Covid-19, Brexit, the cost-of-living crisis, climate change disasters across the globe – employees around the world have been coping with a plethora of difficulties in the past few years alone. However, these difficulties are often amplified for diverse workers.
Diverse workers are usually paid less, live with smaller support systems, have access to fewer opportunities and necessary services, and are continually neglected and misunderstood in the workplace.
Here are four simple yet highly effective ways to support your diverse workforce during challenging global events:
- Listen to Individual Concerns & Elicit Feedback
A one-size-fits-all approach rarely works for supporting any group of people, but this is especially the case with diverse individuals. A manager or leader with the best intentions will still miss opportunities to help their direct reports, and may even add to their employees’ burdens by getting involved where they can’t help.
Instead of making assumptions about how to help your workers or replicating an approach that worked previously with other team members, take the time to ask and understand exactly what will be most helpful and beneficial for the individual. The sooner help is provided, the more effective it will be, so contact every employee directly as soon as possible in the case of a sudden world event. Meet in person if you can, but if not try to video call, to ask:
- How are you feeling at the moment? (A simple check-in shows your care and provides the opportunity to explore the problem in the employee’s own words)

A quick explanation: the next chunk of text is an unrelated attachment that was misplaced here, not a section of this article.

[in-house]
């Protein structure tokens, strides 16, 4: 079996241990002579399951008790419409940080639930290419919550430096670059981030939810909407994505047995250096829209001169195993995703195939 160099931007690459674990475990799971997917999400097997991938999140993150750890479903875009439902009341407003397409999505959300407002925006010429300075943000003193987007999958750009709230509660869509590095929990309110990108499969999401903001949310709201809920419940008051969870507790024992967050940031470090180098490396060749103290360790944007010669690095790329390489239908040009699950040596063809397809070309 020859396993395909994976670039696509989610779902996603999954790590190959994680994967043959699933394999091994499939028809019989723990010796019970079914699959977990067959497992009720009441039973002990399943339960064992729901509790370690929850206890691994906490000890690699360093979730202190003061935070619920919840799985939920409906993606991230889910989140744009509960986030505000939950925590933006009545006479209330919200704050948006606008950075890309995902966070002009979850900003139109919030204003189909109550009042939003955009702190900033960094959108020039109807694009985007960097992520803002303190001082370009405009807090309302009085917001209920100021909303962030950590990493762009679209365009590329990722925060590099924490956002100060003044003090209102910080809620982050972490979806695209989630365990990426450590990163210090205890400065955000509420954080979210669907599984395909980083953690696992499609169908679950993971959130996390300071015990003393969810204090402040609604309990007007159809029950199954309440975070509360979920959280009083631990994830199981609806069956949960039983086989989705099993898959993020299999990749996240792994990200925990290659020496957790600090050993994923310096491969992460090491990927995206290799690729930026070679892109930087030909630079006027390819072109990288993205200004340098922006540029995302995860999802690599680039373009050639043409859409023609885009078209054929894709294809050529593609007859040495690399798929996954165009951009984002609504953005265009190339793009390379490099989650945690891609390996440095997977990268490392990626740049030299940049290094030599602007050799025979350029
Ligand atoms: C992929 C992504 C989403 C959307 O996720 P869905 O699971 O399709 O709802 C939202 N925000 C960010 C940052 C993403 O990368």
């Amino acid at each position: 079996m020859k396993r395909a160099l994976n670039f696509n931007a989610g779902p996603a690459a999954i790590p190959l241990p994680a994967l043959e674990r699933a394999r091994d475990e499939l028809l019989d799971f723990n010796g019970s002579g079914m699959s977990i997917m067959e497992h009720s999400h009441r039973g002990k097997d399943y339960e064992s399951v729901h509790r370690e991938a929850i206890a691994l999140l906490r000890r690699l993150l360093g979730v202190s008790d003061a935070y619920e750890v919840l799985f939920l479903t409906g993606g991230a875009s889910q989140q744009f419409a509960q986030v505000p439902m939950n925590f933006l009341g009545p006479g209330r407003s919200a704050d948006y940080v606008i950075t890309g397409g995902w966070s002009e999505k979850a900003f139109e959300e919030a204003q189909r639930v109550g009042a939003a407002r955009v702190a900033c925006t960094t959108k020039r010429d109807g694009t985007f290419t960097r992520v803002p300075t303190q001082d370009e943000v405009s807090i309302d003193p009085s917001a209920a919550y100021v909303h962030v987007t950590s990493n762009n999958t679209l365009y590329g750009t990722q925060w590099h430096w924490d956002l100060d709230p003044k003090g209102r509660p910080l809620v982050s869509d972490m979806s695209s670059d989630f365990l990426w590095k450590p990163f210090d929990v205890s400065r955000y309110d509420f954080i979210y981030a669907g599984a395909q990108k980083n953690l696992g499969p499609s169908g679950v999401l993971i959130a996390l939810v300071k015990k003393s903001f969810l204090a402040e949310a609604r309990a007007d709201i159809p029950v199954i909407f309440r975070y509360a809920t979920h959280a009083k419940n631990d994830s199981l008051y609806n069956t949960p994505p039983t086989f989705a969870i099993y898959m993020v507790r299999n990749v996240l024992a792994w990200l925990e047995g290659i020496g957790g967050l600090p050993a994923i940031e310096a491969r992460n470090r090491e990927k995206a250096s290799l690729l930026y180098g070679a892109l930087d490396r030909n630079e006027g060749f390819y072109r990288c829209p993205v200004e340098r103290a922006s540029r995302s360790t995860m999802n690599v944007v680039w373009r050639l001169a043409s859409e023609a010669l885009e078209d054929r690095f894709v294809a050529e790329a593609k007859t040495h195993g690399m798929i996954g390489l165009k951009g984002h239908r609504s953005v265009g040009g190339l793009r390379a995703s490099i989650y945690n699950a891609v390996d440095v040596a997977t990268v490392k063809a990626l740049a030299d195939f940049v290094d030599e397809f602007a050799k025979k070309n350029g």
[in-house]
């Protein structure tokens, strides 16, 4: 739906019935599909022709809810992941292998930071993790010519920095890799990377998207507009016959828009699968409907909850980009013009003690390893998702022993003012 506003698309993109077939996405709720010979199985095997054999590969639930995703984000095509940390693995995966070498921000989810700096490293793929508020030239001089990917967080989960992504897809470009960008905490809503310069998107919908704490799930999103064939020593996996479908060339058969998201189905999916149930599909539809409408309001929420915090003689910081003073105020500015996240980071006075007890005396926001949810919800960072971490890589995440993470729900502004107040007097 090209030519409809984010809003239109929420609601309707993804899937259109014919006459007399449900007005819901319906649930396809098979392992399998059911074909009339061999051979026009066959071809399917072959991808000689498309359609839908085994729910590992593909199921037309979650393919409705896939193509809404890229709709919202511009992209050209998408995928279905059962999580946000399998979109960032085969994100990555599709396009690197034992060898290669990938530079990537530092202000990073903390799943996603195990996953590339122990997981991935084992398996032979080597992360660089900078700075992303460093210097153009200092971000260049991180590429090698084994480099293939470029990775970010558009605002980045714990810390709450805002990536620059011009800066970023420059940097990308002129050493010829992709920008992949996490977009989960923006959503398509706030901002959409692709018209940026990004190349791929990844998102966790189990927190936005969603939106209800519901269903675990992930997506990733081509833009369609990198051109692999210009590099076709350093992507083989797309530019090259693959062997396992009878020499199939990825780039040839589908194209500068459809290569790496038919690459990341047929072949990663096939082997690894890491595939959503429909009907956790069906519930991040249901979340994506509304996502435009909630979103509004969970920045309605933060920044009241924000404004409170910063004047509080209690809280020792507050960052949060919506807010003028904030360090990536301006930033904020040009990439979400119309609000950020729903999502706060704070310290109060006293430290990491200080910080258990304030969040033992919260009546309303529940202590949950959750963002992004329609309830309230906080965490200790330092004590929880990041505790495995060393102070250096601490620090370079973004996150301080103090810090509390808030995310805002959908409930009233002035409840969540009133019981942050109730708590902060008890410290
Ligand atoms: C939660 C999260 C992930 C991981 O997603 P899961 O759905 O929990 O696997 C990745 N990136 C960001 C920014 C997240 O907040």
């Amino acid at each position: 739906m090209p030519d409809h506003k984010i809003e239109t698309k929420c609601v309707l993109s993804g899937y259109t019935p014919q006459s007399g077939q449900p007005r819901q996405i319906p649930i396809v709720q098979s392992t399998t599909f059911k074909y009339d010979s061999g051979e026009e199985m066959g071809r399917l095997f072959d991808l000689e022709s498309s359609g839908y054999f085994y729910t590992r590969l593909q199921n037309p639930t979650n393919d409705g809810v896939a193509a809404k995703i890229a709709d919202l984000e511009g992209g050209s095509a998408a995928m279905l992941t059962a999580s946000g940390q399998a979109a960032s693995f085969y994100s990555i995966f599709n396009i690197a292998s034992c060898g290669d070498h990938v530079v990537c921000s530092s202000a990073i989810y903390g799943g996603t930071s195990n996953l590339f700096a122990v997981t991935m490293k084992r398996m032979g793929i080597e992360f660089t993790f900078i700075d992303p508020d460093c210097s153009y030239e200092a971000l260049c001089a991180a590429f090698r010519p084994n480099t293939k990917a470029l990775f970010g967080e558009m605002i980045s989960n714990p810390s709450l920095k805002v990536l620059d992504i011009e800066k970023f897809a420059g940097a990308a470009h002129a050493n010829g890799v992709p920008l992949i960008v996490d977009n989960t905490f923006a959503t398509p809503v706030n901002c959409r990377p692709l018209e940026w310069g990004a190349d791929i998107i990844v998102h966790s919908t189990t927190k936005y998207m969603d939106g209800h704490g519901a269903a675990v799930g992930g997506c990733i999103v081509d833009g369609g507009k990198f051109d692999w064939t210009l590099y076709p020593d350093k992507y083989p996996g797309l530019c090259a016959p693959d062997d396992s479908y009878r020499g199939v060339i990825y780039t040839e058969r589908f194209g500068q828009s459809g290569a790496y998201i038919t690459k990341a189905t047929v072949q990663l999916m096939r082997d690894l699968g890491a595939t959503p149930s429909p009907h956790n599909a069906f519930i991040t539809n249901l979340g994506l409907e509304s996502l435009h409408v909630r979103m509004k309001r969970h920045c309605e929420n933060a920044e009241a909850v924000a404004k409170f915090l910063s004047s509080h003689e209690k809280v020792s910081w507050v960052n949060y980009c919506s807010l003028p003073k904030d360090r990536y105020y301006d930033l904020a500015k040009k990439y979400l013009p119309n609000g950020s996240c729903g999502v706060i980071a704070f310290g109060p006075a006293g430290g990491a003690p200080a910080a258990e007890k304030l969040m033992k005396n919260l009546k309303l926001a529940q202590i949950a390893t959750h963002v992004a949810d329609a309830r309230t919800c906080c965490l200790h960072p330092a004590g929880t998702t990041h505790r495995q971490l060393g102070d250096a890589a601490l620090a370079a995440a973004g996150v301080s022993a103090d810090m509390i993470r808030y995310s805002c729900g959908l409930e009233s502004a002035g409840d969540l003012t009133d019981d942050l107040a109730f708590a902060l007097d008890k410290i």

- Do you have specific concerns or worries that you’d be comfortable with sharing?
- Can I provide tools, training or flexibility to help you maintain your productivity during times of distraction and difficulty?
- Are there barriers/roadblocks/additional pressures that I can help you remove/reduce to make your working day less stressful?
- What would be most helpful to you regarding work at this moment in time?
- Is there anything specific that I or the company can help with?
Some employees will prefer to deal with some situations by themselves, and there will be other instances where manager help is not needed, but the offer of help will make a huge difference every time. Simply knowing that their manager cares about them and what they’re going through will help your employees feel supported, prevent them from worrying as they know they can come to you if the situation worsens, and further strengthen your working relationship together.
- Turn Listening into Actions
Once you have more information about what would help your employee, turn the information into action. Build a plan of actions to help your team member, including what would be needed and when, and if you need authorisation to enact it, present this to your manager at the first opportunity. Be sure to discuss:
- The situation (in brief to preserve anything confidential)
- The changes you propose eg remote working on specific days, start and finish times 2 hours later than usual company policy, season ticket travel loans, additional unpaid leave
- How these changes will be managed and monitored by you to prevent them from affecting employee productivity and team performance
- The positive impact these changes will have on the employee – the urgent need for these changes.
Requests that deviate from company policy, especially conversations around money and time off, are always uncomfortable and require negotiation. Act as a strong advocate for your employees: when you’ve outlined the plan for their needs, explain your intention to fulfil this plan immediately, request a prompt update from your senior manager if they need to speak to other stakeholders or consult policy further, and work with your manager to remove obstacles in the way of your plan. Biting the bullet and acting as a champion for your employee is the best strategy and will more quickly secure the changes your employee needs.
- Proactive Planning